If you feel you need or want a credit card, it's handy to know how to actually apply for one. Credit cards can be used for a variety of reasons, including travelling, purchase protection, balance transfers, managing budgets, and discretionary purchases.

Here are eight important steps in the process of finding and applying for a credit card that suits your lifestyle.

1. Assess your financial situation

Before applying for a credit card, it is important to consider your budget: affordability is crucial and must not only take into account monthly repayments, but also the ongoing fees and charges associated with having a credit card.

Keep in mind that having a credit card may affect your credit rating, particularly if you can't pay your balance in full and on time. If you decide to go ahead and apply for a credit card, you need to start comparing which credit card best suits your needs and affordability criteria.

2. Compare cards and find one suited to you

There are many different types of credit cards for different types of needs. 

Low-frills, no annual fee, low interest rates

A credit card with low annual fees and a low interest rate might suit you if you are happy with a no frills credit card with little in the way of rewards. They might not get airline points or extra perks but they can be suitable for someone who wants a convenient option for spending domestically and for budget management.

Rewards, platinum or travel cards

This is where credit cards can get tricky. There are many possible features on rewards, platinum or travel cards. Features can include airline lounge access, frequent flyer points, complimentary travel insurance and other perks.

Bear in mind that a card with rewards is usually associated with higher fees and a minimum spend limit. In other words, a rewards card may require you to spend more before you can reap the benefits of those rewards.

Cards with a higher credit limit and stronger rewards programs usually have much higher annual fees.

Balance transfer or debt consolidation

If you have a debt-laden credit card with an unattractive interest rate and the interest bill is proving expensive, you could consider a balance transfer.

A balance transfer essentially moves your debt to another credit card - the main motivation is a lower interest rate. Further, many products have promotions where they offer 0% interest rates on balance transfers for a set period, and some might waive the balance transfer fee as well. This fee is usually a proportion of your balance.

Balance transfers can be a useful way to get on top of your debt and make repayments while interest is potentially 0%.

Once you have assessed your income and budget, you will understand what your limitations are. This should help you decide what type of card best suits you.

3. Apply for a card

Once you have selected a credit card that suits you, it's time to apply. Most banks allow you to do this either online, over the phone or in person at a branch.

4. Prove your eligibility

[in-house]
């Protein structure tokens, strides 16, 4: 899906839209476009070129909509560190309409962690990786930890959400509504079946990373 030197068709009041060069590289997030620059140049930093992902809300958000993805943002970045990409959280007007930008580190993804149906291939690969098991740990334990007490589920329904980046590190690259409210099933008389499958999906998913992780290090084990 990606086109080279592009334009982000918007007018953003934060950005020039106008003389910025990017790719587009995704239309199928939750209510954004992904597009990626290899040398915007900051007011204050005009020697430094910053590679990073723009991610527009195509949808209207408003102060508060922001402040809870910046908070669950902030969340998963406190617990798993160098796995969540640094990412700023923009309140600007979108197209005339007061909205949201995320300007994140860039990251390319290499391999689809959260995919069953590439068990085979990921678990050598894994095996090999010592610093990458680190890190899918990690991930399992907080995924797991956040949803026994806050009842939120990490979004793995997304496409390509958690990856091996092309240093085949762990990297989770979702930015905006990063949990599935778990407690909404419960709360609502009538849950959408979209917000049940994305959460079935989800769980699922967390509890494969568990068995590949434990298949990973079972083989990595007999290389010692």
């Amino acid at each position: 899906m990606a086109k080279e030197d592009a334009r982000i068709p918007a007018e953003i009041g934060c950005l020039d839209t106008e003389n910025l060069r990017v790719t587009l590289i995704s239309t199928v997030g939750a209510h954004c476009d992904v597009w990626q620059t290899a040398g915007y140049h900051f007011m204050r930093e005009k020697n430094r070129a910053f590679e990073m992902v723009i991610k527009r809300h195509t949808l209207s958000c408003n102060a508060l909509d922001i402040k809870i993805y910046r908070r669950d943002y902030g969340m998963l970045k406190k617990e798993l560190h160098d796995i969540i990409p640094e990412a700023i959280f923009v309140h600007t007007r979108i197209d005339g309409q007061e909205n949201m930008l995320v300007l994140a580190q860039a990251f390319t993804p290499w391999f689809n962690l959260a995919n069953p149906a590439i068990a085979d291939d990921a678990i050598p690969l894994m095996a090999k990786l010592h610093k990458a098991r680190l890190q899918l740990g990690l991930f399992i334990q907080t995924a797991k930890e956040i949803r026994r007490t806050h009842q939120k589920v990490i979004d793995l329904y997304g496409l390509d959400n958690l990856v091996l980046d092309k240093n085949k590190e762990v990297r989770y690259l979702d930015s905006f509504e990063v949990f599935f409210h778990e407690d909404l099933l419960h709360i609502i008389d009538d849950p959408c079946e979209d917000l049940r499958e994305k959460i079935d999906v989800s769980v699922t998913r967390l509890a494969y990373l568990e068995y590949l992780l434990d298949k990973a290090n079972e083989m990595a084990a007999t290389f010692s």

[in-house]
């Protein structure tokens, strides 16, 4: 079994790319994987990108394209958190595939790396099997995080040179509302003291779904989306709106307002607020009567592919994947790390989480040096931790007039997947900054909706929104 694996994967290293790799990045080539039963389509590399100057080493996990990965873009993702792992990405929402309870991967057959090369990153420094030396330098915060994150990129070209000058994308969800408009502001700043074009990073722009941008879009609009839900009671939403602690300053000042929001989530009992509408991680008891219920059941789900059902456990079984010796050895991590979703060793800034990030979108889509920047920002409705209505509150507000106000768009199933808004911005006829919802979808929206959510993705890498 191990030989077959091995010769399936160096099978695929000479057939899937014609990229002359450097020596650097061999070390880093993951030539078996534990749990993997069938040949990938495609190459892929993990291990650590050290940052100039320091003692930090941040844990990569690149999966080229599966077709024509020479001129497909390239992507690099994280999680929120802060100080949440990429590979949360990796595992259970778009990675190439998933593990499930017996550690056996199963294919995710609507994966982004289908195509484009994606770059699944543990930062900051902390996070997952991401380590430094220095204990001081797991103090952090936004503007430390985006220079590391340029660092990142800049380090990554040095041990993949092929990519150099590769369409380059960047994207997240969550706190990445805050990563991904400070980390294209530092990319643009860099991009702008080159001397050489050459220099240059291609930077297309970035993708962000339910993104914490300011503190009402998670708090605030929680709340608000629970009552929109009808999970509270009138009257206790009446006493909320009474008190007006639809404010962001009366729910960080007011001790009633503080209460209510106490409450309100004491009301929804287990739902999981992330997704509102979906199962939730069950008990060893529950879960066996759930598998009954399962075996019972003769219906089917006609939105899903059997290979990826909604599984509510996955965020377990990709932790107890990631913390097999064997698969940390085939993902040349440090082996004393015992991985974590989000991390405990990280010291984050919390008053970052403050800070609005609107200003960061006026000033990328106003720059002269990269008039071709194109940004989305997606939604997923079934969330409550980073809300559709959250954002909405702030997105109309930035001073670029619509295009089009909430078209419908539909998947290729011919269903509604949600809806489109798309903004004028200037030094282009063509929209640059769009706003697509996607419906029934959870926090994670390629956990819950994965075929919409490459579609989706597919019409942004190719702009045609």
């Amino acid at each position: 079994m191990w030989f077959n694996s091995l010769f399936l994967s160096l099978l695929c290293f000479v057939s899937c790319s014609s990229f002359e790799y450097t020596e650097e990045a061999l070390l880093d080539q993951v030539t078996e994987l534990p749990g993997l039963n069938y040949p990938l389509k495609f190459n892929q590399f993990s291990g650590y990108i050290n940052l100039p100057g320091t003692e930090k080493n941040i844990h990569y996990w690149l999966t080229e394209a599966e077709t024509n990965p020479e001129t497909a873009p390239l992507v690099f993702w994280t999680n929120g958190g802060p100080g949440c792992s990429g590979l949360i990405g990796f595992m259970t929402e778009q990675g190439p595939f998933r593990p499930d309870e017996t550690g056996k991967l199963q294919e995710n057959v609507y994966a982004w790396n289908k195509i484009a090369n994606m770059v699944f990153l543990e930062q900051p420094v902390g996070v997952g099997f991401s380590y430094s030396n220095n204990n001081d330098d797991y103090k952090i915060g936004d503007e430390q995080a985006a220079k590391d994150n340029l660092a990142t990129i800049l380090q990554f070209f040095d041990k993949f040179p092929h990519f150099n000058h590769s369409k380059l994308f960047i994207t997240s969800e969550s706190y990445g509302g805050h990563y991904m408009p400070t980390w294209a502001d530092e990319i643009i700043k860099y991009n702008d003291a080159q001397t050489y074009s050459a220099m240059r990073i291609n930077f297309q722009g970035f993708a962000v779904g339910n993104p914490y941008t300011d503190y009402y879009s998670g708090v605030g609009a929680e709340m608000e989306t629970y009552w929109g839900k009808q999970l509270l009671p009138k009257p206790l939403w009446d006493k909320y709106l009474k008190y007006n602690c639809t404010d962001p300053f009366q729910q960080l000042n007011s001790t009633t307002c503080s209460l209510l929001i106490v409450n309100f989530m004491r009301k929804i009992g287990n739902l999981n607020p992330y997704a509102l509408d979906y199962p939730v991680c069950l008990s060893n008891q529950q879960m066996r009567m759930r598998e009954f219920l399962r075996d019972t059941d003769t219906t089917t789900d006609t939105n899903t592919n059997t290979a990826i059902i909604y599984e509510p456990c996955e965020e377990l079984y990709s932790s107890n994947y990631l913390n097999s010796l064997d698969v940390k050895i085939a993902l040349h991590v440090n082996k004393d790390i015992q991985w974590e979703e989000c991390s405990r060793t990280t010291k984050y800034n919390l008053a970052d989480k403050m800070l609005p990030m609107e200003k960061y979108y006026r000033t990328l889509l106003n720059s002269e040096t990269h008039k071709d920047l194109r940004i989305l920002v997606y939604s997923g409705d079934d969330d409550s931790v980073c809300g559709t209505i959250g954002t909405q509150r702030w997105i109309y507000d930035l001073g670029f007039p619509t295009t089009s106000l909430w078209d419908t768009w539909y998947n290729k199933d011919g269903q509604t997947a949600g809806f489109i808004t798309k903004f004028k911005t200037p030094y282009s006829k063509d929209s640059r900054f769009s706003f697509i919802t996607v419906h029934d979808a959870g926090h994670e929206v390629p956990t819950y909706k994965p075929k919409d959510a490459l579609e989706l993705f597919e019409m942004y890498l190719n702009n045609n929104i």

When you start the application process you will be need to tick all the boxes on the provider's eligibility criteria.

Criteria will include:

Proof of age: You usually have to be over 18 years of age.

Proof of residency: You may be required to be an Australian citizen or permanent resident.

A good credit score: If you have been good with credit repayments in the past such as loans and other debts, this shouldn't be a problem.

Proof of Income: Some cards may require you to earn a certain amount of money before tax per year. The amount you earn may also determine what your credit limit will be. The more you earn, the higher your credit limit could be. However, you don't have to accept the maximum credit limit offered to you.

5. Provide personal information

During this step you must provide proof of identification to verify who you are. This usually includes information such as your name, address, date of birth or driver's licence number or 100 points of ID - usually your licence, passport, bills or bank statements.

6. Provide financial information

The next step is a crucial one in getting your application approved. You will need to provide information about your financial position. This is to demonstrate that you have sufficient income to pay back the credit lent to you. This information may include:

Proof of your current income, such as bank statements or payslips;

Employment details, including length of employment and contact numbers;

A list of your financial assets, such as your home, car, investments and other possessions;

Your expenses and liabilities, including any outstanding debts and loans;

And other details such as tax file number and credit score.

7. Complete an ID check

At this point, the bank will verify the documents supplied by you as proof of your identity. Most banks use the 100 point system where different types of documents are worth different points. Primary documents such as a birth certificate or passport could be worth up to 70 points.

Secondary documents such as a driver's licence or student card, could be worth 40 points. You are usually required to provide at least one form of primary documentation, but can use a combination of both primary and secondary to amount to 100 points. Each provider allocates a different amount of points to different types of identification.

8. Wait to hear if you've been approved

Some banks can let you know if you have been approved within a couple of minutes. If you haven't been approved, you may just be required to present more information. If you are knocked back, it can be tempting to apply for another product, however be careful because too many applications (and rejections) on your credit history can negatively affect your credit score.